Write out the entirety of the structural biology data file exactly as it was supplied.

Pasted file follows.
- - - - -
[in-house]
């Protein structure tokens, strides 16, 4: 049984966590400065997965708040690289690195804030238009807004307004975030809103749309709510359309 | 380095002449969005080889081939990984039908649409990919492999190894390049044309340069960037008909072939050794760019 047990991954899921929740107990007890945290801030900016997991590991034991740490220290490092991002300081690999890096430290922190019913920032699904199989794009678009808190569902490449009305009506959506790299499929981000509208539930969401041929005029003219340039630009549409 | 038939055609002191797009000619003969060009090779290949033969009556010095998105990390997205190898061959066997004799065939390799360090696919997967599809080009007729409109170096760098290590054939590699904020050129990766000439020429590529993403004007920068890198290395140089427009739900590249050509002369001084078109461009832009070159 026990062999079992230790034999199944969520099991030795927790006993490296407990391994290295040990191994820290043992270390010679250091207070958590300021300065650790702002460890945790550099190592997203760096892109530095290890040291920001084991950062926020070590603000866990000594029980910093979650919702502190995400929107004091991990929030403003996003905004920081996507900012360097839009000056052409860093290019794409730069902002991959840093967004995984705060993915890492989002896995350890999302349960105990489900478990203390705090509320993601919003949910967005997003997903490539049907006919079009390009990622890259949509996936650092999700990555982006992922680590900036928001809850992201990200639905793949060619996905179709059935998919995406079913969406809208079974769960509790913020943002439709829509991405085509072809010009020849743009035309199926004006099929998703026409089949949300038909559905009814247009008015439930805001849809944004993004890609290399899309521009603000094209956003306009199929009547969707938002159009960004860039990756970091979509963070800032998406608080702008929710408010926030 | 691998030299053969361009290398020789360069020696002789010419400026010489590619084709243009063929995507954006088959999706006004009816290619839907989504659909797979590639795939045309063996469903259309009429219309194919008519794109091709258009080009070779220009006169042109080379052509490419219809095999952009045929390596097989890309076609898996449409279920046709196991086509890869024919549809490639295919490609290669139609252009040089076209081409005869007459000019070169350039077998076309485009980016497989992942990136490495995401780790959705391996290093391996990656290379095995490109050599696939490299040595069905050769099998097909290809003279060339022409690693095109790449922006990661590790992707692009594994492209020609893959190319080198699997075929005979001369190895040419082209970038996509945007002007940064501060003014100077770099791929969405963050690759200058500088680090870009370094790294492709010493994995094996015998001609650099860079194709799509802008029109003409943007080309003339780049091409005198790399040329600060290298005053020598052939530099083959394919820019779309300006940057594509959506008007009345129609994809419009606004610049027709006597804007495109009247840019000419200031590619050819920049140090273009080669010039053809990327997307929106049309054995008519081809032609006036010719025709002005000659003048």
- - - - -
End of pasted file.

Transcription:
[in-house]
């Protein structure tokens, strides 16, 4: 049984966590400065997965708040690289690195804030238009807004307004975030809103749309709510359309 | 380095002449969005080889081939990984039908649409990919492999190894390049044309340069960037008909072939050794760019 047990991954899921929740107990007890945290801030900016997991590991034991740490220290490092991002300081690999890096430290922190019913920032699904199989794009678009808190569902490449009305009506959506790299499929981000509208539930969401041929005029003219340039630009549409 | 038939055609002191797009000619003969060009090779290949033969009556010095998105990390997205190898061959066997004799065939390799360090696919997967599809080009007729409109170096760098290590054939590699904020050129990766000439020429590529993403004007920068890198290395140089427009739900590249050509002369001084078109461009832009070159 026990062999079992230790034999199944969520099991030795927790006993490296407990391994290295040990191994820290043992270390010679250091207070958590300021300065650790702002460890945790550099190592997203760096892109530095290890040291920001084991950062926020070590603000866990000594029980910093979650919702502190995400929107004091991990929030403003996003905004920081996507900012360097839009000056052409860093290019794409730069902002991959840093967004995984705060993915890492989002896995350890999302349960105990489900478990203390705090509320993601919003949910967005997003997903490539049907006919079009390009990622890259949509996936650092999700990555982006992922680590900036928001809850992201990200639905793949060619996905179709059935998919995406079913969406809208079974769960509790913020943002439709829509991405085509072809010009020849743009035309199926004006099929998703026409089949949300038909559905009814247009008015439930805001849809944004993004890609290399899309521009603000094209956003306009199929009547969707938002159009960004860039990756970091979509963070800032998406608080702008929710408010926030 | 691998030299053969361009290398020789360069020696002789010419400026010489590619084709243009063929995507954006088959999706006004009816290619839907989504659909797979590639795939045309063996469903259309009429219309194919008519794109091709258009080009070779220009006169042109080379052509490419219809095999952009045929390596097989890309076609898996449409279920046709196991086509890869024919549809490639295919490609290669139609252009040089076209081409005869007459000019070169350039077998076309485009980016497989992942990136490495995401780790959705391996290093391996990656290379095995490109050599696939490299040595069905050769099998097909290809003279060339022409690693095109790449922006990661590790992707692009594994492209020609893959190319080198699997075929005979001369190895040419082209970038996509945007002007940064501060003014100077770099791929969405963050690759200058500088680090870009370094790294492709010493994995094996015998001609650099860079194709799509802008029109003409943007080309003339780049091409005198790399040329600060290298005053020598052939530099083959394919820019779309300006940057594509959506008007009345129609994809419009606004610049027709006597804007495109009247840019000419200031590619050819920049140090273009080669010039053809990327997307929106049309054995008519081809032609006036010719025709002005000659003048």